Wine industry growing in Western Wisconsin
Cold hardy grapes lead to growth in industry
TREMPEALEAU COUNTY, Wis. (WKBT) — Wineries are popping up across Wisconsin.
The recent uptick in the Wisconsin wine industry over the past decade has a lot to do with science.
It’s all because of a special type of grape that can withstand the colder climates, and it’s leading to a boom in the tourism industry.
Elmaro Vineyards in Trempealeau County not only has the views, but also the grapes.
“Yesterday, we pick our Edelweiss. This weekend and next week we expect more Edelweiss from more growers to come in,” owner Lynita Delaney said.
Since planting its first grapes in 2005, Delaney said Elmaro has turned into a destination for people looking to get their taste of the wine.
“When we first started, I expected to have people drive in the driveway, I would hear a bell in the basement, and I’d be able to run up from the cellar and wait on them and visit. And it’s turned into the winery of the year in Wisconsin,” Delaney said.
Experts said the winery industry in the upper Midwest has changed dramatically in a short time.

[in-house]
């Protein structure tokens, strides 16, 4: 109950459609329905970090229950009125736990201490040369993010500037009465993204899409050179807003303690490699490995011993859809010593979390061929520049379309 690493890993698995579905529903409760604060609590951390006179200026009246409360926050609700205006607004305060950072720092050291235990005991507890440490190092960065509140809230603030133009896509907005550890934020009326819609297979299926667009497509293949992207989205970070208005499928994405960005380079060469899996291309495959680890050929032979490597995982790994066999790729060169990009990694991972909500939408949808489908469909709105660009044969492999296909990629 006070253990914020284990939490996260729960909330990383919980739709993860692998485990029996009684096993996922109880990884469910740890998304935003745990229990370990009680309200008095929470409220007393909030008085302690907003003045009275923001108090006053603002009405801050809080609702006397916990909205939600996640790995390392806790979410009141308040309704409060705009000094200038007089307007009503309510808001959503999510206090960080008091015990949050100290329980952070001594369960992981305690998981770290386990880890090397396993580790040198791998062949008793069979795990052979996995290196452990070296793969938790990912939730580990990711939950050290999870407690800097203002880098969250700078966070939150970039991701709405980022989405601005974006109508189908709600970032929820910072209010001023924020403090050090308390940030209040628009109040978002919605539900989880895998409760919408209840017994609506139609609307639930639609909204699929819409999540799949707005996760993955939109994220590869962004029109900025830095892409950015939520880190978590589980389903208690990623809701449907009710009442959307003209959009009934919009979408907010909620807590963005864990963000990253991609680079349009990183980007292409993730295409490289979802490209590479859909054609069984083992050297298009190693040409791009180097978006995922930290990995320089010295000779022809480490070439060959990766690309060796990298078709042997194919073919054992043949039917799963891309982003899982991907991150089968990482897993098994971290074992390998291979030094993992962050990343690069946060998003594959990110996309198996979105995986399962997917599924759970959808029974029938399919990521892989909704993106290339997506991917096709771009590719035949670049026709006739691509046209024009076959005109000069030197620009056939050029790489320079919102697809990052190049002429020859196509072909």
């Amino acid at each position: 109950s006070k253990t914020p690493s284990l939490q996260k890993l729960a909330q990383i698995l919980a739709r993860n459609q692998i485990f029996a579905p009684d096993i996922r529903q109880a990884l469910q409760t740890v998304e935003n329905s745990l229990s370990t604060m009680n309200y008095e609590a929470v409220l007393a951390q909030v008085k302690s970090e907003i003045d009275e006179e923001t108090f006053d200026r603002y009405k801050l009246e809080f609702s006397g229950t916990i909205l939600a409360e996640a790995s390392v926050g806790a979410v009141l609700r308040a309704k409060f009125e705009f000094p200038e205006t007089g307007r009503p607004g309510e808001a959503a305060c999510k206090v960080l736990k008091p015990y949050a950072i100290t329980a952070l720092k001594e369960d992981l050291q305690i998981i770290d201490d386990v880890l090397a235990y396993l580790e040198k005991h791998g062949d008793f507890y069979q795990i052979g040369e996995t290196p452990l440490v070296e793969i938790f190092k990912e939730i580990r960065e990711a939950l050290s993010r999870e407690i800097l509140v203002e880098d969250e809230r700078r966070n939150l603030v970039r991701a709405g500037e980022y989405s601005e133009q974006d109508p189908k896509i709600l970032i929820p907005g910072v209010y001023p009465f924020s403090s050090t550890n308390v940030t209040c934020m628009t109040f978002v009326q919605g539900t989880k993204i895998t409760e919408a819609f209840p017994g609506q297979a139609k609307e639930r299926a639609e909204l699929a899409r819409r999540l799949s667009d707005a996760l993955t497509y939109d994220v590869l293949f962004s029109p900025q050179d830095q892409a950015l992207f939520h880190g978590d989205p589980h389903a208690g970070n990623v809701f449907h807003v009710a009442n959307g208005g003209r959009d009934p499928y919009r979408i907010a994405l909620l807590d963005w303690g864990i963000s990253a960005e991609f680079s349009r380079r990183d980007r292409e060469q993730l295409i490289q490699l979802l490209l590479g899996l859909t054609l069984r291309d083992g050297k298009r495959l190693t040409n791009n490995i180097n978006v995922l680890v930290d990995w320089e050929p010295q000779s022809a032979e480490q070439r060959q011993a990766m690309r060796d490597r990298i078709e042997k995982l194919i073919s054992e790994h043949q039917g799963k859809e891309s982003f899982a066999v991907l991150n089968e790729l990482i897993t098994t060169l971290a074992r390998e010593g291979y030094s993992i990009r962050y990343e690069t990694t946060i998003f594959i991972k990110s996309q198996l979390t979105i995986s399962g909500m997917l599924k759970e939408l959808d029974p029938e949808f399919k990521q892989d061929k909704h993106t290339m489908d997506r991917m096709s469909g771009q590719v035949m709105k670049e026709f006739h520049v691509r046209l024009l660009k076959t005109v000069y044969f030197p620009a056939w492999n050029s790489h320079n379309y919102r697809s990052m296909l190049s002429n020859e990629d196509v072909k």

“Just in the last 15 years or 20 years, it’s dramatically increased,” said Tim Gerber, a professor at the University of Wisconsin-La Crosse.
But traditional grapes cannot withstand our cold climate in Wisconsin.
“You have to have cold hardy grapes that can tolerate our weather conditions,” Gerber said.
University of Minnesota researchers have developed cold hardy grapes that many of us drink at our local wineries.
“They have many varieties that they’ve produced that our cold hardy that can grow in this area,” Gerber said. “So the Frontenec, the La Crescent, the Marquette’s.”
“The only reason we can have wines like La Crescent, Marquette, St. Pepin are because of those developers,” Delaney said.
Because of that science and the natural beauty, our area is quickly becoming a destination for wine.
“You can go down the Mississippi River Valley. It’s beautiful, just the area itself, and you can hit all these different wineries,” Gerber said.
“It’s becoming more of an influence on why people come to Wisconsin, and why people go up and down the Great River Road,” Delaney said.
Elmaro Vineyards said the grapes being developed for the cold climates are changing as well.
Newer varieties are always improving the taste of the grapes and becoming more disease resistant.
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